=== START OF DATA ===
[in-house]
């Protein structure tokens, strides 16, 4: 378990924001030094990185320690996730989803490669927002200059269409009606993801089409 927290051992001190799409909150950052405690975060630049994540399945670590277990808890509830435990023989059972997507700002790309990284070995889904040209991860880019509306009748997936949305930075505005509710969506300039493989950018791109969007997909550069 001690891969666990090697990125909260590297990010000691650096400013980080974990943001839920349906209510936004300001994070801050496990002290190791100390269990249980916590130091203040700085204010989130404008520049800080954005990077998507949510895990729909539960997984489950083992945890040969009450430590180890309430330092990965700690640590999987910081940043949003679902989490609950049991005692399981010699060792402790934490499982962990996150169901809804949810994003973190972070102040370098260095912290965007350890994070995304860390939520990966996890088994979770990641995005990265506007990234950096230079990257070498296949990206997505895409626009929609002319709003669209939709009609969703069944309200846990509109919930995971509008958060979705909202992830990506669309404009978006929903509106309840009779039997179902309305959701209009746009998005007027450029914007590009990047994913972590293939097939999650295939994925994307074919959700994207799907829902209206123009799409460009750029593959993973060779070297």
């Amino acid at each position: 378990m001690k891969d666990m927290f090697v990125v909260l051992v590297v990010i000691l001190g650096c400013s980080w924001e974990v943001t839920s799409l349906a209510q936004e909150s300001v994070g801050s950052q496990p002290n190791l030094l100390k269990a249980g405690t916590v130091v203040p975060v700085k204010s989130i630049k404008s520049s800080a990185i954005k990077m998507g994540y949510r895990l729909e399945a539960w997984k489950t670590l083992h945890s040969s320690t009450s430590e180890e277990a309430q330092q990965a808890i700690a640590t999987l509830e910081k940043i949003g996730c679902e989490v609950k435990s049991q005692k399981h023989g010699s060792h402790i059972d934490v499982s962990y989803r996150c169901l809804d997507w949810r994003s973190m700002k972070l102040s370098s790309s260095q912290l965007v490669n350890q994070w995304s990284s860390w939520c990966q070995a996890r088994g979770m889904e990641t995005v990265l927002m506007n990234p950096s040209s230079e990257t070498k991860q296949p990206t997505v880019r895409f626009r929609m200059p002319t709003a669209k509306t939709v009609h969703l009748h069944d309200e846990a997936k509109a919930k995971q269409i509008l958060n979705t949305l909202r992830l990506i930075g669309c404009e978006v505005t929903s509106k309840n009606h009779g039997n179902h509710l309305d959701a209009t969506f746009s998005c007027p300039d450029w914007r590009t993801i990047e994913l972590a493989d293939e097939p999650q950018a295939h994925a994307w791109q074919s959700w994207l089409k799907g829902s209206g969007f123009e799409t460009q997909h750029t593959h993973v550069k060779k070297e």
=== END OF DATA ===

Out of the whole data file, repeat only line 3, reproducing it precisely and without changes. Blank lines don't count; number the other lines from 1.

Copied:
């Amino acid at each position: 378990m001690k891969d666990m927290f090697v990125v909260l051992v590297v990010i000691l001190g650096c400013s980080w924001e974990v943001t839920s799409l349906a209510q936004e909150s300001v994070g801050s950052q496990p002290n190791l030094l100390k269990a249980g405690t916590v130091v203040p975060v700085k204010s989130i630049k404008s520049s800080a990185i954005k990077m998507g994540y949510r895990l729909e399945a539960w997984k489950t670590l083992h945890s040969s320690t009450s430590e180890e277990a309430q330092q990965a808890i700690a640590t999987l509830e910081k940043i949003g996730c679902e989490v609950k435990s049991q005692k399981h023989g010699s060792h402790i059972d934490v499982s962990y989803r996150c169901l809804d997507w949810r994003s973190m700002k972070l102040s370098s790309s260095q912290l965007v490669n350890q994070w995304s990284s860390w939520c990966q070995a996890r088994g979770m889904e990641t995005v990265l927002m506007n990234p950096s040209s230079e990257t070498k991860q296949p990206t997505v880019r895409f626009r929609m200059p002319t709003a669209k509306t939709v009609h969703l009748h069944d309200e846990a997936k509109a919930k995971q269409i509008l958060n979705t949305l909202r992830l990506i930075g669309c404009e978006v505005t929903s509106k309840n009606h009779g039997n179902h509710l309305d959701a209009t969506f746009s998005c007027p300039d450029w914007r590009t993801i990047e994913l972590a493989d293939e097939p999650q950018a295939h994925a994307w791109q074919s959700w994207l089409k799907g829902s209206g969007f123009e799409t460009q997909h750029t593959h993973v550069k060779k070297e």